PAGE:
Around them, cars were deserted and some of them were overturned. At one point, Weissman said, he “saw a mother get out of her car with an infant and walk away from the car.” He said that he believed that they were members of the family from Charleston, although he was not certain.


The water began to recede after 15 minutes or so, he said, and he and his daughter were finally able to stand again. They carefully made their way to the road and back up to drier land, where his son came to pick them up.


“I’ve seen flooded roads and I’ve seen rapid water but never like this,” he said.


Collin Mortensen, 17, of Upper Makefield Township, said he was making a food run to Colonial Market on Saturday evening when the storm started to peak.


Driving a Ford Expedition, he said, he passed a car that had slid off the road and down a hill, its front axle broken and a wheel twisted. Then he encountered the flooded road.


“I wasn’t sure I was going to make it through,” Mortensen said in an interview at the Shell gasoline station where he was working Sunday afternoon. When he left the market, he said, emergency crews were blocking off a main intersection, as a river of water headed down a hill and east through the village, toward the river.


Overall, officials said, eight people were rescued in cars in Bucks County, where Washington Crossing is located, and two were rescued from a creek.


Saturday’s flash flooding in Pennsylvania was followed Sunday by deluges across the Northeast, with flash-flood warnings in effect in parts of Connecticut, New York, Massachusetts, Maine and neighboring states. An estimated 5 inches of rain fell in less than two hours on the east end of Long Island.


Thunderstorms caused flight disruptions at Newark Liberty International Airport in New Jersey and Kennedy International Airport in New York. In Maryland, officials said that “life-threatening flash flooding” was expected.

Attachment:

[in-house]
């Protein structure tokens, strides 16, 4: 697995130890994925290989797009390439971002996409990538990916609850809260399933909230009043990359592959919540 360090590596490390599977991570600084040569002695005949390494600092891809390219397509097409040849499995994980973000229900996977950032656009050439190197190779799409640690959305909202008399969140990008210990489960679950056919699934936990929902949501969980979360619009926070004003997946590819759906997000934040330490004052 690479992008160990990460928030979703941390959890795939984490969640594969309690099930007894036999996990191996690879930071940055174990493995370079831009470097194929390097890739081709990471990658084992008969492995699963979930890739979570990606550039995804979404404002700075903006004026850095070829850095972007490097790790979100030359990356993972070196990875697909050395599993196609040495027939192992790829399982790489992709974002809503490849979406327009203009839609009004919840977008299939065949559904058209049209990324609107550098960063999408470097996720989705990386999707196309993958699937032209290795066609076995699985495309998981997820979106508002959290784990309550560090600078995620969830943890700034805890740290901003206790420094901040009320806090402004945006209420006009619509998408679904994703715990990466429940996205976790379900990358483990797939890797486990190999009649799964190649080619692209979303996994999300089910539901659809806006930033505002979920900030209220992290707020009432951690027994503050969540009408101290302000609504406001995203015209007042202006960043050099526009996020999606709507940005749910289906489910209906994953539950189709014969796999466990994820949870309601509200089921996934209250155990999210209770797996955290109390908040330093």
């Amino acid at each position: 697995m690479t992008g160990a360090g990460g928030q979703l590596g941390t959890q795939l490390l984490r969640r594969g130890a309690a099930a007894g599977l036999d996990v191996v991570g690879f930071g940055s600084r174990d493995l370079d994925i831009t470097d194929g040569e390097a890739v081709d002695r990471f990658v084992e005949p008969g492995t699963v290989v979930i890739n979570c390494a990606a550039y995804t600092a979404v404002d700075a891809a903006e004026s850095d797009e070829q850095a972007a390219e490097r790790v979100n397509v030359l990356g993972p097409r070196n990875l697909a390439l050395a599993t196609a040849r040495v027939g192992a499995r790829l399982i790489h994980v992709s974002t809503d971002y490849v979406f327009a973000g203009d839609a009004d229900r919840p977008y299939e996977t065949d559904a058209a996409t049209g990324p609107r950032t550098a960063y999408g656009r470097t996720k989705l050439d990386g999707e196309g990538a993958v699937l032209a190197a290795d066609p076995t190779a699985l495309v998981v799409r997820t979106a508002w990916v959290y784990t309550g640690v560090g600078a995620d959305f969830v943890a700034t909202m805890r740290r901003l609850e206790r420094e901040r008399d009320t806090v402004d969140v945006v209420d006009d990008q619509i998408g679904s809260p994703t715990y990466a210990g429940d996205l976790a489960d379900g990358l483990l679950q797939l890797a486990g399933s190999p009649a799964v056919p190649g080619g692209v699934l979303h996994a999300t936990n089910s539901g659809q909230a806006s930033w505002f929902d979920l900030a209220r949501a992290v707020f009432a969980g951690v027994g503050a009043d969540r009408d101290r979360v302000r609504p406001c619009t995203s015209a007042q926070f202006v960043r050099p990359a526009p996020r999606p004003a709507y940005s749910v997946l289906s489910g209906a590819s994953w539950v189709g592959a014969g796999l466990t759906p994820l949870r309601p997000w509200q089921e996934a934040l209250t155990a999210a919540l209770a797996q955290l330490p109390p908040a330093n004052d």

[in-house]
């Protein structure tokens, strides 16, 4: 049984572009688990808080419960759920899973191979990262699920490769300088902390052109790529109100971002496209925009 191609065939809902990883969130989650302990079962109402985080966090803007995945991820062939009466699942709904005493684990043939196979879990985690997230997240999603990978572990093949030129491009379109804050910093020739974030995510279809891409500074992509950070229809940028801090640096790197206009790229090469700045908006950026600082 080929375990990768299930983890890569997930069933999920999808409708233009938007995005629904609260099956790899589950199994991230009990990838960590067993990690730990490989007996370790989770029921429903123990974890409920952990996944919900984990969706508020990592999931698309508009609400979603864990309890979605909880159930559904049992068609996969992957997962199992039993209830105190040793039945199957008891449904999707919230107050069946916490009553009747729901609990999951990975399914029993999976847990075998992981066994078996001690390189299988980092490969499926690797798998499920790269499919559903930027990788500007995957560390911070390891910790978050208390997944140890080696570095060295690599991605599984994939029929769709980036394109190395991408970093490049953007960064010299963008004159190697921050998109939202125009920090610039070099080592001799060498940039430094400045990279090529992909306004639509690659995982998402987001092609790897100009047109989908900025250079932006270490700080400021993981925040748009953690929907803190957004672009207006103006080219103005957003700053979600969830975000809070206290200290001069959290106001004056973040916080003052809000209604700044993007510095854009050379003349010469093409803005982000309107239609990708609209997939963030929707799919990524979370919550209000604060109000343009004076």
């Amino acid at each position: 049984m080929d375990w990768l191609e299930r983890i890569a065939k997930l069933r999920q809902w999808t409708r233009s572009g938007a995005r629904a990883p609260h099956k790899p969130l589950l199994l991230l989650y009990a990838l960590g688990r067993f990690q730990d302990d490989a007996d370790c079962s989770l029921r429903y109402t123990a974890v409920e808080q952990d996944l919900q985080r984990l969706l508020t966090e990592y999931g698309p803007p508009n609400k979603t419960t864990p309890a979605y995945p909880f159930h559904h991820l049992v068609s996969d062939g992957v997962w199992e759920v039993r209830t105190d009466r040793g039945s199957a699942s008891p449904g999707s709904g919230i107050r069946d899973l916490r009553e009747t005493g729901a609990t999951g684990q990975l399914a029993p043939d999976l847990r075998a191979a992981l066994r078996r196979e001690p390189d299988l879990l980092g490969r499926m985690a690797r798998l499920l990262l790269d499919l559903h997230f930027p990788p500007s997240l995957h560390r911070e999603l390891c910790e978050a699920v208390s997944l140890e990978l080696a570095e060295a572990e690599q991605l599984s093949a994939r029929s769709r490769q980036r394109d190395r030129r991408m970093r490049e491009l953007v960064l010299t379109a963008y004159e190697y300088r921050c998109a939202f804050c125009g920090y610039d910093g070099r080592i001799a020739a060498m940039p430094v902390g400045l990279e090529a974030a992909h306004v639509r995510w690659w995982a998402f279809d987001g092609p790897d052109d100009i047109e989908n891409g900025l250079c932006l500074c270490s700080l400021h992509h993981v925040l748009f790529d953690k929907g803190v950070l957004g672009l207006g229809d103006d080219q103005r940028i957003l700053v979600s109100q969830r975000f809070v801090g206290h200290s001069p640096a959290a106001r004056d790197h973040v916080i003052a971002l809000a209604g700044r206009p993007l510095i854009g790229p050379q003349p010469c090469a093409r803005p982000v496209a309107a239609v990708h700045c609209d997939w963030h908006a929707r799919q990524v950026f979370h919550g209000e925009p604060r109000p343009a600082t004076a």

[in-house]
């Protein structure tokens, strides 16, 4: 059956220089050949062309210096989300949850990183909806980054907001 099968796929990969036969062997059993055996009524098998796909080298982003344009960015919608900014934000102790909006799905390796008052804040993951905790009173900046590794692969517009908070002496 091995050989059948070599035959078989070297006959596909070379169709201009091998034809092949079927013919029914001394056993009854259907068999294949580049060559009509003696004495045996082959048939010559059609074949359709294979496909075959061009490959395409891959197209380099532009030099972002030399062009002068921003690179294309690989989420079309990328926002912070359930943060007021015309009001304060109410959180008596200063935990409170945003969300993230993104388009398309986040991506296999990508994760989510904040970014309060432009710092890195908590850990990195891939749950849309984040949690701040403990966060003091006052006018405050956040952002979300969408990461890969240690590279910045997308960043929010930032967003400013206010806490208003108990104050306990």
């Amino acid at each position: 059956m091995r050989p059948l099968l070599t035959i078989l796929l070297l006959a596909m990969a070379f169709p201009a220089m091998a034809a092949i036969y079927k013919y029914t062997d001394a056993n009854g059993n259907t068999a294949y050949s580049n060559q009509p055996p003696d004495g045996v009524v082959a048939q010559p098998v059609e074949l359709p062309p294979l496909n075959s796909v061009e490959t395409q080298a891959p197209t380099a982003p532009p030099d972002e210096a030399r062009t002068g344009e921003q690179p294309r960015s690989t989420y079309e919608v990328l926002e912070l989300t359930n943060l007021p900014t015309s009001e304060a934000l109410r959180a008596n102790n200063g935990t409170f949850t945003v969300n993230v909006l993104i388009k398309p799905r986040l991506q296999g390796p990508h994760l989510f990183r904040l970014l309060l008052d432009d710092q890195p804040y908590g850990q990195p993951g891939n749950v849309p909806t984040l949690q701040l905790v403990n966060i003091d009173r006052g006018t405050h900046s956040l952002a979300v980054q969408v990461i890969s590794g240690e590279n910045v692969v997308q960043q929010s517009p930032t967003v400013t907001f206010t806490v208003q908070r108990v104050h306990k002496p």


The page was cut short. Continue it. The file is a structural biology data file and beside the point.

In New Jersey, Gov. Phil Murphy declared a state of emergency Sunday afternoon. “Throughout the state, we have seen heavy rainfalls resulting in hazardous conditions, and we urge residents to remain vigilant around flooded roadways and downed trees and power lines,” he said in a statement.


Pennsylvania Gov. Josh Shapiro said he was “concerned about some additional bad weather coming this evening,” and he urged Bucks County residents to remain alert and to avoid flood-hazard areas.


By late afternoon, emergency workers had reopened most of the roads in Bucks County but continued to block the area where they were searching for the missing children. Although most waterways had receded, their levels remained higher than usual, and some roadside culverts were still swollen with swiftly running water.


Michael Adler, a lawyer who lives in Holland, Pennsylvania, said it was still raining heavily Sunday afternoon.


“We’re getting all these alerts on our phones,” he said. “Where we are right now, we’re not near creeks, but I know that there are lots of creeks and underground creeks in this area, so everybody’s a little concerned.”